On the ILI-L (Information Literacy Instruction) listserv, there’s been a discussion of the relatively new partnership between the Purdue University Online Writing Lab (OWL) and Chegg, the for-profit textbook rental company (also the creator of the Citation Machine service). The folks on the listserv caught me up on the implications of this partnership and Chegg’s reputation.
Until this story, I didn’t know that Chegg offered more than textbook rentals. They own Citation Machine, but they’ve also acquired BibMe, EasyBib, and Cite This For Me. Looking at these websites and seeing “a Chegg service” at the top of each page unnerved me. The top 4 Google results for “citation generator” all come from the same for-profit website. How had I never known this before? I was about to learn even more about how students use Chegg.
Educator and blogger John Royce’s post, “Not such a wise OWL” captures my reaction to this partnership. “Chegg makes me feel uneasy. It advertises “24/7 homework help,” online tutors and other study help and solutions manuals (solutions to problems posed in textbooks).” These tutors and study tools are behind a paywall, so I don’t have personal experience with them, but this makes me feel uneasy, too.
Another librarian shared this presentation about Chegg, which explores Chegg’s reputation for helping students cheat. The researcher links to college student tweets about Chegg’s homework help; “while Chegg claims to help students do their homework, students on Twitter are very clear that they use the site to do their homework for them.”
I wondered what this partnership would actually mean for the reliability of the OWL. Visiting the OWL’s MLA formatting and style guide, there’s now a widget at the top of each page that offers to cite your source automatically with MLA, disclosing underneath the box that it’s powered by Citation Machine. I noticed the OWL does link to a page about using citation machines responsibly, but I doubt many students would click or read that warning.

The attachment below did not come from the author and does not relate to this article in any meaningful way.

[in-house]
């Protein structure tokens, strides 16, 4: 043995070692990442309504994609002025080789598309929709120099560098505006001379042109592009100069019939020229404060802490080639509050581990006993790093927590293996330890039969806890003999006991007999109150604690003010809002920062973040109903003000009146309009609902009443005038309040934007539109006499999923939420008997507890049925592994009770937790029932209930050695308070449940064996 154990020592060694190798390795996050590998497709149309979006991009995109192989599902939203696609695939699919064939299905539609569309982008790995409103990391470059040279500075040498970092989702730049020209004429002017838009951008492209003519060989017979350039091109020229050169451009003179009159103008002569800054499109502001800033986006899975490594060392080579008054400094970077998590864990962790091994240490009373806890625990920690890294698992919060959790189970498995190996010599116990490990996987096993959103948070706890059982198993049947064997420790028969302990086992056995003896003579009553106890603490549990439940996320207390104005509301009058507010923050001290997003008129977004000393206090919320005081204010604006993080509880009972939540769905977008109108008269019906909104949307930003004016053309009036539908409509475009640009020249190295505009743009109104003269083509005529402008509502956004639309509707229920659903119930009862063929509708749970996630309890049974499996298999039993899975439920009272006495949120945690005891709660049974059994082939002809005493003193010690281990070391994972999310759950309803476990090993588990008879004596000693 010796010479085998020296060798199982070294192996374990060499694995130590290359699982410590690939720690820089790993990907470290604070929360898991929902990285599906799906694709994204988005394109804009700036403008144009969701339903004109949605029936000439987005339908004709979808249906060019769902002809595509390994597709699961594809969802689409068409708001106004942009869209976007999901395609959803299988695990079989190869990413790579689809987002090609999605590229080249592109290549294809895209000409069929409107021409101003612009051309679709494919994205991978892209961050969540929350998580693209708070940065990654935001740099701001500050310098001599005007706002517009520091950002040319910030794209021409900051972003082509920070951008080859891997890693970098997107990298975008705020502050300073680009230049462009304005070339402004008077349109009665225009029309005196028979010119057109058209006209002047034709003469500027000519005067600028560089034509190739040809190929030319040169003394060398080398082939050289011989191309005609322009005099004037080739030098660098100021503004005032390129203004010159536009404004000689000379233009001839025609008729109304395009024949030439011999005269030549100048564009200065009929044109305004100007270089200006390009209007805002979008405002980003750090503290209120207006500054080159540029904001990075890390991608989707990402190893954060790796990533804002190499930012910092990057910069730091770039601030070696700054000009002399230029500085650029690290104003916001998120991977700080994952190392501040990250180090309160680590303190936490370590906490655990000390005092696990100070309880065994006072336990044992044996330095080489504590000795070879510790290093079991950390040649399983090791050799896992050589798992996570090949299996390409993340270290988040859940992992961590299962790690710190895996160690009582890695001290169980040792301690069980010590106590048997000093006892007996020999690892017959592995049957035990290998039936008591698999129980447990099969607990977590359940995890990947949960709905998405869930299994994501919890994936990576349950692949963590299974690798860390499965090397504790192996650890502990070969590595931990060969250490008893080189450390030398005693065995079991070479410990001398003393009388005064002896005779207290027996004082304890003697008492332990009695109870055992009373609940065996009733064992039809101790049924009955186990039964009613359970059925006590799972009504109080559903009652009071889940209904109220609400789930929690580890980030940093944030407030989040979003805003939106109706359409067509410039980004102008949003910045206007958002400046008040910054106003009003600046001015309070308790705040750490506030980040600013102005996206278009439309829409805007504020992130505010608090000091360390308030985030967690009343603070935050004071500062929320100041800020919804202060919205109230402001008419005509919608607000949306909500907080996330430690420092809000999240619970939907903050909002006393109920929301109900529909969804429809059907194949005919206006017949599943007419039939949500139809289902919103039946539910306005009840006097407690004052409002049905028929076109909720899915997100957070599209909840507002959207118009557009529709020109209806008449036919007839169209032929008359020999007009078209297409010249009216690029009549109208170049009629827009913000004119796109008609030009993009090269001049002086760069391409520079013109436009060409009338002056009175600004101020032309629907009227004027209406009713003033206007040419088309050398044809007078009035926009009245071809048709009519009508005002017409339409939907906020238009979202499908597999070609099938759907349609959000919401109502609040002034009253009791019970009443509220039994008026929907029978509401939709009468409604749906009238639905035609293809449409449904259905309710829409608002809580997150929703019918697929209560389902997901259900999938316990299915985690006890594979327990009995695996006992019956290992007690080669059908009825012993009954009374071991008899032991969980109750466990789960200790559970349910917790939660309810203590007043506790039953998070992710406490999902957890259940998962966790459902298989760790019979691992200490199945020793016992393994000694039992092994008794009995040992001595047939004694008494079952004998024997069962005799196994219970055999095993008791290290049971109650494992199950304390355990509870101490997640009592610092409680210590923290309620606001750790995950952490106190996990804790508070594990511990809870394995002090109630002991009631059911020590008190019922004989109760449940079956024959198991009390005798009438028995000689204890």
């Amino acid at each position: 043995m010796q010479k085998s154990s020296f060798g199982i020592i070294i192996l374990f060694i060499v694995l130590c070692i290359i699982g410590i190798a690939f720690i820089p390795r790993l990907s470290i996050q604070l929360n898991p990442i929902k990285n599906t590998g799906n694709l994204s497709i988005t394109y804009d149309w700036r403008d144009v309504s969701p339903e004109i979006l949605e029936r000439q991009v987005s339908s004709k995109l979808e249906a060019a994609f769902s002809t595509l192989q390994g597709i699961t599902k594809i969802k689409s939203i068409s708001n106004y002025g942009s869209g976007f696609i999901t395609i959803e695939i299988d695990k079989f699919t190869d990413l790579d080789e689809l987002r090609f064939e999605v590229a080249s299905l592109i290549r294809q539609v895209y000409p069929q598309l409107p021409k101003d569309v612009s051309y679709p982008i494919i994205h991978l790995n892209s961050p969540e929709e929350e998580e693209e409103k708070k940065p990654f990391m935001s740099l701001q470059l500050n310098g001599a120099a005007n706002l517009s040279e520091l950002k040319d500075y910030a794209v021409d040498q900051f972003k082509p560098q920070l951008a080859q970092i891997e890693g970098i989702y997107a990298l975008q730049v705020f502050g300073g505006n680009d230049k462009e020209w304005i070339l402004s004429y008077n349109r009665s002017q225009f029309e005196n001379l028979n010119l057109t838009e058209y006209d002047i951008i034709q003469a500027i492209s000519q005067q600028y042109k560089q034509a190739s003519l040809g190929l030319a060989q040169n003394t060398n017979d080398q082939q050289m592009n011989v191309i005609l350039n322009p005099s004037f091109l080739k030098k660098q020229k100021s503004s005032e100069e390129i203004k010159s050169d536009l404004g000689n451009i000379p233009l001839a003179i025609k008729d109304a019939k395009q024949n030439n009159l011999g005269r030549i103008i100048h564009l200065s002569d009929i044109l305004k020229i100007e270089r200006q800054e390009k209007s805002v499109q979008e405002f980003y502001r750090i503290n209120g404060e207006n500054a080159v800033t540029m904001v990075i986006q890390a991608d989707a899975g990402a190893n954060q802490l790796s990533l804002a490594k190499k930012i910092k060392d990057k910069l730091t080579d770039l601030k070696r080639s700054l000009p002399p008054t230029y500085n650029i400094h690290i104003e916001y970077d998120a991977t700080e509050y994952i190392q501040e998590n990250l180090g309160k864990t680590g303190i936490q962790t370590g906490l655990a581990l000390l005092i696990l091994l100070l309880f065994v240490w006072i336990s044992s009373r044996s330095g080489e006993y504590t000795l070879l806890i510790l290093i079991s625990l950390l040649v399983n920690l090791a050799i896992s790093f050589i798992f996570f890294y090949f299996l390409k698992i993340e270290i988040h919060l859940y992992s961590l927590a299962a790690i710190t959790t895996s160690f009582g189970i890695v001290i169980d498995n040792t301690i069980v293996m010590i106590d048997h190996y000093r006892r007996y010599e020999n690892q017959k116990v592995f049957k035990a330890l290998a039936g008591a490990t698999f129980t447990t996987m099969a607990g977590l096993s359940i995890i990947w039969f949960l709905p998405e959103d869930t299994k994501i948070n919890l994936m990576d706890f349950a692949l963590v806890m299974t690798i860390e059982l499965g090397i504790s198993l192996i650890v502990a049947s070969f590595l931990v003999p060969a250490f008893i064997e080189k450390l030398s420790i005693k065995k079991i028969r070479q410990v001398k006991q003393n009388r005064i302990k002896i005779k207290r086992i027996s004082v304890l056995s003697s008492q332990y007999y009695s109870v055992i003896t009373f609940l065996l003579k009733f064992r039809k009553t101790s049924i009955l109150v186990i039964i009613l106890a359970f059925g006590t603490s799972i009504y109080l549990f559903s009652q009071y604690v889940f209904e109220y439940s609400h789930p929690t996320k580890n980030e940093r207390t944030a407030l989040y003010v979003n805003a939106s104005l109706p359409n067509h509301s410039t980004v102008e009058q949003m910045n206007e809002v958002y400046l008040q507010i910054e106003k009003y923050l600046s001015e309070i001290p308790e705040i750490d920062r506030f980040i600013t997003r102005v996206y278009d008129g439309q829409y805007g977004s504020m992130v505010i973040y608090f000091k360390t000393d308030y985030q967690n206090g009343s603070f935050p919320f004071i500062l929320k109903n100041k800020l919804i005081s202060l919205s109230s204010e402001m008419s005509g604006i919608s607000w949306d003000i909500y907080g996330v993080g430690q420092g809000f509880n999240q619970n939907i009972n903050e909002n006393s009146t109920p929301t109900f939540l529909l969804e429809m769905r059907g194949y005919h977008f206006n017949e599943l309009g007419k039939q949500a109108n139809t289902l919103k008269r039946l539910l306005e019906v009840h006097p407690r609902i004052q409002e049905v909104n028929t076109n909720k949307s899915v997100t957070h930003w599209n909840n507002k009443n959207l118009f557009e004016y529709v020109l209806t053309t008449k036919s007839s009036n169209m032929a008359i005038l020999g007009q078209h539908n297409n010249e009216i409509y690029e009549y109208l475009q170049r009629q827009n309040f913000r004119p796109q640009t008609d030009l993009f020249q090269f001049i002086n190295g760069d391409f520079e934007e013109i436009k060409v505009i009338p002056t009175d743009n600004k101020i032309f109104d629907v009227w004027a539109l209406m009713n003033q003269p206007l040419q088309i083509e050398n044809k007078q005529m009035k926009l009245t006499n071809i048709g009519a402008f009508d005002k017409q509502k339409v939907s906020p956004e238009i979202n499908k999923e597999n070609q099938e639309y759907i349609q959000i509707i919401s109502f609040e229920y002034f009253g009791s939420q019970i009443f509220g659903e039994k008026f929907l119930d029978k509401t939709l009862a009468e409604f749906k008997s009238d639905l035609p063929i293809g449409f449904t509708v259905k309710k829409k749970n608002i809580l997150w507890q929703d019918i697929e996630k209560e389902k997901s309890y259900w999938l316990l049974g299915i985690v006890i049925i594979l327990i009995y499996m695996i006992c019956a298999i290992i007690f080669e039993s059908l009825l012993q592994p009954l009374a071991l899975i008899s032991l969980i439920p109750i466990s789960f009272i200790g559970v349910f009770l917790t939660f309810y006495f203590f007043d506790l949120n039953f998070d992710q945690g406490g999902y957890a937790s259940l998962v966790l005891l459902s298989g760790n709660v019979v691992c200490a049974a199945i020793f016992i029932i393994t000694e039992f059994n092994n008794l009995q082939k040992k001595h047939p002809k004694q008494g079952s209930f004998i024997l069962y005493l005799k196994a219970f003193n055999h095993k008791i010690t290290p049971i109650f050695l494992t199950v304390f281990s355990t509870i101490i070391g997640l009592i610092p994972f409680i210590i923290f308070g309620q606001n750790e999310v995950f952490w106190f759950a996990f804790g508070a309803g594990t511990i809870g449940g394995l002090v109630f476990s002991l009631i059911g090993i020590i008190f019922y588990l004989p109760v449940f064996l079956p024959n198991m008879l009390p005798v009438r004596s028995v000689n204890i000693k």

At my community college library, source documentation is a major instruction focus. Our institution uses NoodleBib and our own handouts, so I wouldn’t recommend Chegg’s Citation Machine either way. But I’ve used the Purdue OWL for answering particular or unfamiliar questions about citation styles; it’s a quick search and has plentiful examples for students to model their citations after. When you’re pressed for time, an online tool is easier than thumbing through a citation manual.
This integration of Chegg services into OWL guides reminds me of native advertising. I imagine many students wouldn’t notice that disclosure under the automatic citation box. They have come to trust the OWL for those late-night writing questions. Librarians (like myself!) have also relied on and trusted the OWL for precise citation information. This is my opinion, but I see Purdue incorporating this for-profit tool as a betrayal of that trust.
Anytime I teach information literacy, I encourage students to ask, “Who published this and why?” We talk about how advertising and sponcon have a clear self-interest that should make a user think twice about the impartiality of that information. So what to do with the OWL? The ILI-L listserv suggested a few OWL-like alternatives, like this one from Excelsior College and this Massey University resource. Other folks say they still link to the Purdue OWL on their research guides, but with a word of caution for the citation generator. I’m very curious about other library workers’ thoughts on this. Is citation education a part of your library’s responsibilities or priorities? What do you think of Chegg and/or this effort to monetize the OWL?